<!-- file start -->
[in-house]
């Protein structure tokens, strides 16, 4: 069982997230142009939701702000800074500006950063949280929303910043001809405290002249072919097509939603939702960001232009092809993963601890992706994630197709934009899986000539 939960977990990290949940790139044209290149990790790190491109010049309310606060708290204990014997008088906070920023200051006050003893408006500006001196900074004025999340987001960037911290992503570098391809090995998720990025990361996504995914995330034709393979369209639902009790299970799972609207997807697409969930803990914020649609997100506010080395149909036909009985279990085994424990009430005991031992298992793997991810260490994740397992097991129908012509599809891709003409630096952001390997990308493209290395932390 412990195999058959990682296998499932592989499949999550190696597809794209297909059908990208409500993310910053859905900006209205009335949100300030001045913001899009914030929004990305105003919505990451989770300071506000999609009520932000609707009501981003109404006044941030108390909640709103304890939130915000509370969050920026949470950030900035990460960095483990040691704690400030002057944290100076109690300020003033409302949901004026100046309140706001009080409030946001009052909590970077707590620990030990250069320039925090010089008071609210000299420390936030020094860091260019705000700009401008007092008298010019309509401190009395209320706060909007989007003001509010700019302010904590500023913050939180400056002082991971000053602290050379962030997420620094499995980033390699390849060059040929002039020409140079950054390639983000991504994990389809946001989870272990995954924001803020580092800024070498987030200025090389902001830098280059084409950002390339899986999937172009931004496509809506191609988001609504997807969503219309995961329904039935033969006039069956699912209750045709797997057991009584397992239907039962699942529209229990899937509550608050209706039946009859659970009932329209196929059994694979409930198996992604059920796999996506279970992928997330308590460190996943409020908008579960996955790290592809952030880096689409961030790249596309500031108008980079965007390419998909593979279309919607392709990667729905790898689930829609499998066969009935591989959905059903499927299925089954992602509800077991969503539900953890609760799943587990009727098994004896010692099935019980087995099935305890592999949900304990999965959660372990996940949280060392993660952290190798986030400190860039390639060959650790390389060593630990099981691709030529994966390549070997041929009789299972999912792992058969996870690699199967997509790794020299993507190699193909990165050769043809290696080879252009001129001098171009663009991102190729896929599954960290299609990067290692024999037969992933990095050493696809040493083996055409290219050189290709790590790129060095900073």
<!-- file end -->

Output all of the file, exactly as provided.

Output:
[in-house]
């Protein structure tokens, strides 16, 4: 069982997230142009939701702000800074500006950063949280929303910043001809405290002249072919097509939603939702960001232009092809993963601890992706994630197709934009899986000539 939960977990990290949940790139044209290149990790790190491109010049309310606060708290204990014997008088906070920023200051006050003893408006500006001196900074004025999340987001960037911290992503570098391809090995998720990025990361996504995914995330034709393979369209639902009790299970799972609207997807697409969930803990914020649609997100506010080395149909036909009985279990085994424990009430005991031992298992793997991810260490994740397992097991129908012509599809891709003409630096952001390997990308493209290395932390 412990195999058959990682296998499932592989499949999550190696597809794209297909059908990208409500993310910053859905900006209205009335949100300030001045913001899009914030929004990305105003919505990451989770300071506000999609009520932000609707009501981003109404006044941030108390909640709103304890939130915000509370969050920026949470950030900035990460960095483990040691704690400030002057944290100076109690300020003033409302949901004026100046309140706001009080409030946001009052909590970077707590620990030990250069320039925090010089008071609210000299420390936030020094860091260019705000700009401008007092008298010019309509401190009395209320706060909007989007003001509010700019302010904590500023913050939180400056002082991971000053602290050379962030997420620094499995980033390699390849060059040929002039020409140079950054390639983000991504994990389809946001989870272990995954924001803020580092800024070498987030200025090389902001830098280059084409950002390339899986999937172009931004496509809506191609988001609504997807969503219309995961329904039935033969006039069956699912209750045709797997057991009584397992239907039962699942529209229990899937509550608050209706039946009859659970009932329209196929059994694979409930198996992604059920796999996506279970992928997330308590460190996943409020908008579960996955790290592809952030880096689409961030790249596309500031108008980079965007390419998909593979279309919607392709990667729905790898689930829609499998066969009935591989959905059903499927299925089954992602509800077991969503539900953890609760799943587990009727098994004896010692099935019980087995099935305890592999949900304990999965959660372990996940949280060392993660952290190798986030400190860039390639060959650790390389060593630990099981691709030529994966390549070997041929009789299972999912792992058969996870690699199967997509790794020299993507190699193909990165050769043809290696080879252009001129001098171009663009991102190729896929599954960290299609990067290692024999037969992933990095050493696809040493083996055409290219050189290709790590790129060095900073």